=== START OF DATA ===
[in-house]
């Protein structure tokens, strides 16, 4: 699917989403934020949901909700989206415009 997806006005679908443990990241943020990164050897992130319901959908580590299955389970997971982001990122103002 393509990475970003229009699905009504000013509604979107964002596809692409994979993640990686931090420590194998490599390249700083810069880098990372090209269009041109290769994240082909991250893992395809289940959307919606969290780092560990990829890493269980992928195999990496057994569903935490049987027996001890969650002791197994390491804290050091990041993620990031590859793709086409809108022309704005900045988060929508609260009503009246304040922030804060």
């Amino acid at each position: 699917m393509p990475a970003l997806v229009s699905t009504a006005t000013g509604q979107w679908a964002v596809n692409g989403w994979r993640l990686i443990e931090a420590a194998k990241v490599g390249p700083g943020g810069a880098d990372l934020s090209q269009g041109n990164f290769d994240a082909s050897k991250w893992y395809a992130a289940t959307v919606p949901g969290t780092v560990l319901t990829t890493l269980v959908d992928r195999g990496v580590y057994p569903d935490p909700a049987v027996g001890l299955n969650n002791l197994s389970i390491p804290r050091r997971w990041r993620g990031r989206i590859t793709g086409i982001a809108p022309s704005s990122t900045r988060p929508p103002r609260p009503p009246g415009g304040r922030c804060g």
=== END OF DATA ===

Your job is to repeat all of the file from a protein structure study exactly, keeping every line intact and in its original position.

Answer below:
[in-house]
């Protein structure tokens, strides 16, 4: 699917989403934020949901909700989206415009 997806006005679908443990990241943020990164050897992130319901959908580590299955389970997971982001990122103002 393509990475970003229009699905009504000013509604979107964002596809692409994979993640990686931090420590194998490599390249700083810069880098990372090209269009041109290769994240082909991250893992395809289940959307919606969290780092560990990829890493269980992928195999990496057994569903935490049987027996001890969650002791197994390491804290050091990041993620990031590859793709086409809108022309704005900045988060929508609260009503009246304040922030804060």
């Amino acid at each position: 699917m393509p990475a970003l997806v229009s699905t009504a006005t000013g509604q979107w679908a964002v596809n692409g989403w994979r993640l990686i443990e931090a420590a194998k990241v490599g390249p700083g943020g810069a880098d990372l934020s090209q269009g041109n990164f290769d994240a082909s050897k991250w893992y395809a992130a289940t959307v919606p949901g969290t780092v560990l319901t990829t890493l269980v959908d992928r195999g990496v580590y057994p569903d935490p909700a049987v027996g001890l299955n969650n002791l197994s389970i390491p804290r050091r997971w990041r993620g990031r989206i590859t793709g086409i982001a809108p022309s704005s990122t900045r988060p929508p103002r609260p009503p009246g415009g304040r922030c804060g």